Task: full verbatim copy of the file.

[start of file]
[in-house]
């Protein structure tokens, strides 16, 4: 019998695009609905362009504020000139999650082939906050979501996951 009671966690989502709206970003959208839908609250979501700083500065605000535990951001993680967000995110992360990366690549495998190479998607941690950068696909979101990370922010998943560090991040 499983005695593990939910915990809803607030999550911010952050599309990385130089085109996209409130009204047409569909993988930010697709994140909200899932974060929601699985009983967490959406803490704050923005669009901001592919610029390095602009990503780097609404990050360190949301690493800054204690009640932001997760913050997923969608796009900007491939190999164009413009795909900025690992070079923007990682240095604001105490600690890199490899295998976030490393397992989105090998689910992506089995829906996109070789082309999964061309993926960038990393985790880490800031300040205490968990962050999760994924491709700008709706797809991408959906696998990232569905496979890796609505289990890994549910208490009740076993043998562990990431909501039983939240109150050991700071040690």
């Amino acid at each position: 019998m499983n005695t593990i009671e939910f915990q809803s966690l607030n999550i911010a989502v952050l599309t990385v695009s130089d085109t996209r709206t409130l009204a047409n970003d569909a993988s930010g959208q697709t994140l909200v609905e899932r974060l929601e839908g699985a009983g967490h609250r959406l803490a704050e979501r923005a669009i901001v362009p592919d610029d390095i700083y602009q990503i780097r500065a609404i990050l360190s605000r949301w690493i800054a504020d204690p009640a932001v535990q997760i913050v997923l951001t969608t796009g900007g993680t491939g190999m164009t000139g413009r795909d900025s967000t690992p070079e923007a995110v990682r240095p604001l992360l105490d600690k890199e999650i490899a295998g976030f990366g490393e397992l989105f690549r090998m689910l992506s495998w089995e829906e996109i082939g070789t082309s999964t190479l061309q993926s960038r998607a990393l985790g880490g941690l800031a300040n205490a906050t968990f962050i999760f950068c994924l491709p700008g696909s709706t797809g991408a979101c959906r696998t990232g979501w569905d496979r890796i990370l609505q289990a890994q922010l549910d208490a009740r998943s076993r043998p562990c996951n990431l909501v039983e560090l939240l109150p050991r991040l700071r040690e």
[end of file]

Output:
[in-house]
């Protein structure tokens, strides 16, 4: 019998695009609905362009504020000139999650082939906050979501996951 009671966690989502709206970003959208839908609250979501700083500065605000535990951001993680967000995110992360990366690549495998190479998607941690950068696909979101990370922010998943560090991040 499983005695593990939910915990809803607030999550911010952050599309990385130089085109996209409130009204047409569909993988930010697709994140909200899932974060929601699985009983967490959406803490704050923005669009901001592919610029390095602009990503780097609404990050360190949301690493800054204690009640932001997760913050997923969608796009900007491939190999164009413009795909900025690992070079923007990682240095604001105490600690890199490899295998976030490393397992989105090998689910992506089995829906996109070789082309999964061309993926960038990393985790880490800031300040205490968990962050999760994924491709700008709706797809991408959906696998990232569905496979890796609505289990890994549910208490009740076993043998562990990431909501039983939240109150050991700071040690």
């Amino acid at each position: 019998m499983n005695t593990i009671e939910f915990q809803s966690l607030n999550i911010a989502v952050l599309t990385v695009s130089d085109t996209r709206t409130l009204a047409n970003d569909a993988s930010g959208q697709t994140l909200v609905e899932r974060l929601e839908g699985a009983g967490h609250r959406l803490a704050e979501r923005a669009i901001v362009p592919d610029d390095i700083y602009q990503i780097r500065a609404i990050l360190s605000r949301w690493i800054a504020d204690p009640a932001v535990q997760i913050v997923l951001t969608t796009g900007g993680t491939g190999m164009t000139g413009r795909d900025s967000t690992p070079e923007a995110v990682r240095p604001l992360l105490d600690k890199e999650i490899a295998g976030f990366g490393e397992l989105f690549r090998m689910l992506s495998w089995e829906e996109i082939g070789t082309s999964t190479l061309q993926s960038r998607a990393l985790g880490g941690l800031a300040n205490a906050t968990f962050i999760f950068c994924l491709p700008g696909s709706t797809g991408a979101c959906r696998t990232g979501w569905d496979r890796i990370l609505q289990a890994q922010l549910d208490a009740r998943s076993r043998p562990c996951n990431l909501v039983e560090l939240l109150p050991r991040l700071r040690e």